Blog

Citizen Koch in North Carolina, by Andy Meyers, Working Films

What do North Carolina and Wisconsin have in common? On the surface of it, perhaps not much: one has subzero winter temperatures and the other sweltering summers with off the charts humidity. But more and more people are seeing parallels between the tar heel and badger states, particularly the power of unregulated big money in politics. As more and more North Carolinians come to the state capitol every week protesting cuts to unemployment insurance, tax cuts for the state’s wealthiest citizens, loosening of environmental regulations, and threats to voting rights, we see a need for greater discussion about the ways in which big corporate money has been a factor in these policies being pushed.

That’s why Working Films partnered with Democracy NC and United for a Fair Economy to host two screenings in North Carolina last week of Citizen Koch, a story about money, citizenship, and democracy that looks closely at the influence large donors – in particular the Koch Brothers – had in the election and recall of Governor Scott Walker in Wisconsin.

As Jake Geller-Goad, Field Organizer for Democracy NC, said “We may have Art Pope (conservative campaign financier and now budget director for NC Gov McCrory) instead of Koch, but there are a lot of similarities between that movement and what’s going on [in NC] with Moral Mondays. And there is a lot to learn from those who have gone through this process before.”

On June 25th, we screened Citizen Koch in Greenville, NC to a packed church of community members and organizers. The audience heckled some of the subjects on the screen with angry shouts. The crowd erupted in laughter at the almost absurd level of similarity between the two states; including statements from politicians in Wisconsin that are now playing like a broken record in NC.

After the film, there was a robust dialogue focused on how attendees can get involved locally and in Raleigh, which is where citizens from across the state are gathering each Monday. We discussed long term strategies to limit the influence money is having in NC and the current work of organizations and groups audience members are involved in. It was a great opportunity for cross pollination and networking amongst diverse organizations. Organizers and members of groups like the NAACP, AFL-CIO, Democracy NC and others were able to share ideas, inspire each other to step up their work, and lay ground for future collaboration.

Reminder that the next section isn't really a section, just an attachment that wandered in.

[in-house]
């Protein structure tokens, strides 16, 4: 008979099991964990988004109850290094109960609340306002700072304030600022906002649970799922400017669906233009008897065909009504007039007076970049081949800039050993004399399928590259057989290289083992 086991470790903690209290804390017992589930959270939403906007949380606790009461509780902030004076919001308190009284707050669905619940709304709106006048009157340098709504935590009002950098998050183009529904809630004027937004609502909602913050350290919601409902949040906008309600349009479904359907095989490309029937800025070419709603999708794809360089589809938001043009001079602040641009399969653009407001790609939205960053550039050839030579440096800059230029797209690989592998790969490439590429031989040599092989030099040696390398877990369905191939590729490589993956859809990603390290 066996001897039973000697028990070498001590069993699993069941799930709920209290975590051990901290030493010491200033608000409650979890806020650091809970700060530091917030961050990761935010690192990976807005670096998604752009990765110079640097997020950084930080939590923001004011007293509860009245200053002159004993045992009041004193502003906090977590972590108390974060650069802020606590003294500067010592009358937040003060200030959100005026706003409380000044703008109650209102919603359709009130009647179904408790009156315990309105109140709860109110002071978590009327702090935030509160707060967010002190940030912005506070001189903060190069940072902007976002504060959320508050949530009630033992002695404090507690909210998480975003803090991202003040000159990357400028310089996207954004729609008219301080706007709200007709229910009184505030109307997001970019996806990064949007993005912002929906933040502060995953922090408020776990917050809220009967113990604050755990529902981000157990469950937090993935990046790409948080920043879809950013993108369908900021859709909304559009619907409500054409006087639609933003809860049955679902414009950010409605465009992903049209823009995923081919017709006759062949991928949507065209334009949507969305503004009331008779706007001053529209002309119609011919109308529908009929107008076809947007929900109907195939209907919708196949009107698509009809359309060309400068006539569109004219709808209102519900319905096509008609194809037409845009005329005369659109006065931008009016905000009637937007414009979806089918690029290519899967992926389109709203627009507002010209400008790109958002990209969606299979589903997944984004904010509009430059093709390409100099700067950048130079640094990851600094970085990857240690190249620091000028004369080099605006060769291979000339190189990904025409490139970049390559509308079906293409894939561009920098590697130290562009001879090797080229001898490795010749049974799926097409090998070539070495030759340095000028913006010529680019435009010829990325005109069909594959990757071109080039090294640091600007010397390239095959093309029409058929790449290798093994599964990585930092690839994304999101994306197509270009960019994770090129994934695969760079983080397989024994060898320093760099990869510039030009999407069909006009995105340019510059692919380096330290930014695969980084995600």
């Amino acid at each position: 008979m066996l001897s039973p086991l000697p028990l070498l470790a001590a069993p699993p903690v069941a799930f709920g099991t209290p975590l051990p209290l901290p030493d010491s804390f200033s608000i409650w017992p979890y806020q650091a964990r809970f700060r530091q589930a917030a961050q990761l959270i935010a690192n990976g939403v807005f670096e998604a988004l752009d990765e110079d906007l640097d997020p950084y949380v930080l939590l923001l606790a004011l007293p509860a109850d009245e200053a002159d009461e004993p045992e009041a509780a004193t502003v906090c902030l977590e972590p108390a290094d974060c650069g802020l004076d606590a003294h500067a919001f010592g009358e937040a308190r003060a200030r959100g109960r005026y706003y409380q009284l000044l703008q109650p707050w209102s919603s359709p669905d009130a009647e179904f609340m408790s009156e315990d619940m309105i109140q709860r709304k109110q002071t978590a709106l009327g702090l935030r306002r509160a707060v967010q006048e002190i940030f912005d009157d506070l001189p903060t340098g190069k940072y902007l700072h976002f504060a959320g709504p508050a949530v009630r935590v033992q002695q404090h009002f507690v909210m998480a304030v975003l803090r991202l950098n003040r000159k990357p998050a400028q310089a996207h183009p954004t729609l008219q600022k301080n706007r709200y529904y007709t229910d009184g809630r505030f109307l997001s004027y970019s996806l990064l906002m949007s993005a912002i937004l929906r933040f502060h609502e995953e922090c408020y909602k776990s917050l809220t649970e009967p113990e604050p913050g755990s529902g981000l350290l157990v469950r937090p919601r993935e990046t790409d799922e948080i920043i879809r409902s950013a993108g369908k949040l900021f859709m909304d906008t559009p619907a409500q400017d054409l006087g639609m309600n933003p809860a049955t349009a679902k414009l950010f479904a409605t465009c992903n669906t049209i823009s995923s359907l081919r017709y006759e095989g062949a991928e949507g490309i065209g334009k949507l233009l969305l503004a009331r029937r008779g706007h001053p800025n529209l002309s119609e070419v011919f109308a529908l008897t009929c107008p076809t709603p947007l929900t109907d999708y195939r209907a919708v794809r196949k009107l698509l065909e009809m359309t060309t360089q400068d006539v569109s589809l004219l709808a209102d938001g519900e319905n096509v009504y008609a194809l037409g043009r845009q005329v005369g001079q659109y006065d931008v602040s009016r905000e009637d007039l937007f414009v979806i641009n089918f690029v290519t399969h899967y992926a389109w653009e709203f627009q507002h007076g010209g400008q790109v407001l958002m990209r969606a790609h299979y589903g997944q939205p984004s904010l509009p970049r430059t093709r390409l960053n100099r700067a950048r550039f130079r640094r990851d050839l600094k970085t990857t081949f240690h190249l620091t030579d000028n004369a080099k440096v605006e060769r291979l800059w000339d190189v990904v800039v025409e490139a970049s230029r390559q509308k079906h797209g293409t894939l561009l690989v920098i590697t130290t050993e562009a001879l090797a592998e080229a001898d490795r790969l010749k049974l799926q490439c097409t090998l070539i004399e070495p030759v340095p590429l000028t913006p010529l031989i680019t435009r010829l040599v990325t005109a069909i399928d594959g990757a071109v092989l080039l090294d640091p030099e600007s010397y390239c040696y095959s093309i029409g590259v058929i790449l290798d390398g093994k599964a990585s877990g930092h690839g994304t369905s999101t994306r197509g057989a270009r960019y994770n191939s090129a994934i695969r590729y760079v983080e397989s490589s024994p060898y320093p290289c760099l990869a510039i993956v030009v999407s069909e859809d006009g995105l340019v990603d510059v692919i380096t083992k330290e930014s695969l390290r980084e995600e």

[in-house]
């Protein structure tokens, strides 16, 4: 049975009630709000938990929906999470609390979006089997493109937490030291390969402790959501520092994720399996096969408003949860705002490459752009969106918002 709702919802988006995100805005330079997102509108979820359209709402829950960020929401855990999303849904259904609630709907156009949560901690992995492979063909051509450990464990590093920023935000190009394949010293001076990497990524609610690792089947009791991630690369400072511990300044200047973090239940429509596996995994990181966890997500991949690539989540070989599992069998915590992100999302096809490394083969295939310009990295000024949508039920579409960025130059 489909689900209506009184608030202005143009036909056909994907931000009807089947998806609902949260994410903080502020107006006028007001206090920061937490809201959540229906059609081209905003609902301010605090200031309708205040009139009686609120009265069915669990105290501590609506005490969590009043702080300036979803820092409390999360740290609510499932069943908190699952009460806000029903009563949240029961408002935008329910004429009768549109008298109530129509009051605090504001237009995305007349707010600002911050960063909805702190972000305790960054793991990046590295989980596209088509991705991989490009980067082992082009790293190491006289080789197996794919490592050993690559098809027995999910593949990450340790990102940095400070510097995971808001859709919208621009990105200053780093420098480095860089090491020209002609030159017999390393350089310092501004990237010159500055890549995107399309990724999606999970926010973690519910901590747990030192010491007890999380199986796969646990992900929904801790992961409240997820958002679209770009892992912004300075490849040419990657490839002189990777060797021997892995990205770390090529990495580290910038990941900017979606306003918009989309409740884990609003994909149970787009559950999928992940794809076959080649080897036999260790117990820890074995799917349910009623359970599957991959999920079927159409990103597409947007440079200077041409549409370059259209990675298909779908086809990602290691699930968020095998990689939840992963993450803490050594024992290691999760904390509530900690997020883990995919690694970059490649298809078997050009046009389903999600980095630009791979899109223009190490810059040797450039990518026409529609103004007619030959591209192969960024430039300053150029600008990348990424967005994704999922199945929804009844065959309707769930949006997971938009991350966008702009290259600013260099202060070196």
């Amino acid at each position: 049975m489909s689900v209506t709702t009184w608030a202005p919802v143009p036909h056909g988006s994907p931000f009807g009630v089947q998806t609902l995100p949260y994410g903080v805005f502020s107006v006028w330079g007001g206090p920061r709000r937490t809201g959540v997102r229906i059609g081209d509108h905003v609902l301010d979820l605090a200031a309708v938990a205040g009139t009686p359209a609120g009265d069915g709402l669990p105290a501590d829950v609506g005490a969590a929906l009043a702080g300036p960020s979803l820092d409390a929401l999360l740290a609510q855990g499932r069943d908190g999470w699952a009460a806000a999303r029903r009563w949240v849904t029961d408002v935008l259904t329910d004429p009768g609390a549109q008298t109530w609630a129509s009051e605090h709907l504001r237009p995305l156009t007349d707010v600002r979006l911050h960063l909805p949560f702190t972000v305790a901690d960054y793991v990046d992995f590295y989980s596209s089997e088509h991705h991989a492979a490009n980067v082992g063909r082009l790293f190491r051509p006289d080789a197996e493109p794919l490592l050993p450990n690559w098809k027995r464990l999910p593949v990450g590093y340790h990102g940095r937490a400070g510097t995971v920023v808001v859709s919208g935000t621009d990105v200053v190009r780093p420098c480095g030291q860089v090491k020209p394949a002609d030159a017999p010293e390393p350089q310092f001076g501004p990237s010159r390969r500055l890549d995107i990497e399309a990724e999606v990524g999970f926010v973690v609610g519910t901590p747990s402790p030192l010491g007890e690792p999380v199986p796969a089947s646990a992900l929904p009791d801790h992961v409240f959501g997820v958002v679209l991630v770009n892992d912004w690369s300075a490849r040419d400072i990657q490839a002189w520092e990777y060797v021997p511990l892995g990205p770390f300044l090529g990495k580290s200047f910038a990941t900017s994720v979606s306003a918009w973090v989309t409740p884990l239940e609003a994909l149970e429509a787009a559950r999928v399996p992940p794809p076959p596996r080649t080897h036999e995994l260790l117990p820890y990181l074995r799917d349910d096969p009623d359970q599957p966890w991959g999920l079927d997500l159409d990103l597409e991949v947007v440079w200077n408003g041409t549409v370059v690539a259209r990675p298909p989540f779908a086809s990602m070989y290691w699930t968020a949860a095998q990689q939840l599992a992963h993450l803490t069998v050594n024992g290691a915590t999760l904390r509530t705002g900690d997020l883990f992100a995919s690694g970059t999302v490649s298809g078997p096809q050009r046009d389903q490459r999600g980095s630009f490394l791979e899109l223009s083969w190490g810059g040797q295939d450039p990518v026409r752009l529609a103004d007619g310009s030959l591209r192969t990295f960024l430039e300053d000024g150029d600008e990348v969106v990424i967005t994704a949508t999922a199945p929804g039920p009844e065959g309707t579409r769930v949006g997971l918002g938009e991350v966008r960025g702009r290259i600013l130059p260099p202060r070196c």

The second screening was in Durham, NC last Sunday, June 30th. Citizen Koch played to a full house at the 115 seat Full Frame Theater – so full that we had to turn some folks away because we just couldn’t fit anymore. The crowd responded with cheers and jeers and gave it a resounding ovation as the credits rolled.

We’re always looking for that moment after a screening when we can facilitate the move from a personal experience and reaction to the film, to channeling the audience’s emotions into action. This screening provided one of those. As the film concluded, a woman in the front row described feeling overwhelmed and saddened at the power that the enormously wealthy have to drown out the voices of regular people in our democracy. Bob Hall of Democracy NC honored her frustration, and immediately jumped in with an answer, “That’s why we have Moral Mondays. Join us!” Moral Mondays are demanding that representatives and senators to work in the interests of all North Carolinians, not simply the wealthy few. There was a shift at this point. The audience was energized, letting out some audible “whoops” and “yeahs!” Bob and other audience members shared more about the Moral Monday mobilizations for those that were unfamiliar. We did a quick audience poll to find out who had been or was planning to go the following day and more than two thirds of the group said Yes. (Our co-director, Anna Lee ran into a few of them the next day on the porch of the General Assembly). Wrapping up, representatives of the NC Justice Center shared information about their work for tax justice and to address money in politics and asked the audience to sign a petition. At least a third of the audience signed.

At both screenings, NC audiences learned about Public Television’s decision to pull funding for and broadcast of Citizen Koch. This was news for many in the group. They were incensed at the censorship and ready to take action in support of the film.

Just last week, Working Families started an online petition calling on PBS to air Citizen Koch. The power of films like Citizen Koch to anger, inspire, and motivate people to actually DO SOMETHING is core to our mission. These two showings are a kick off to more work we have planned in our home state. We can’t wait to see impact.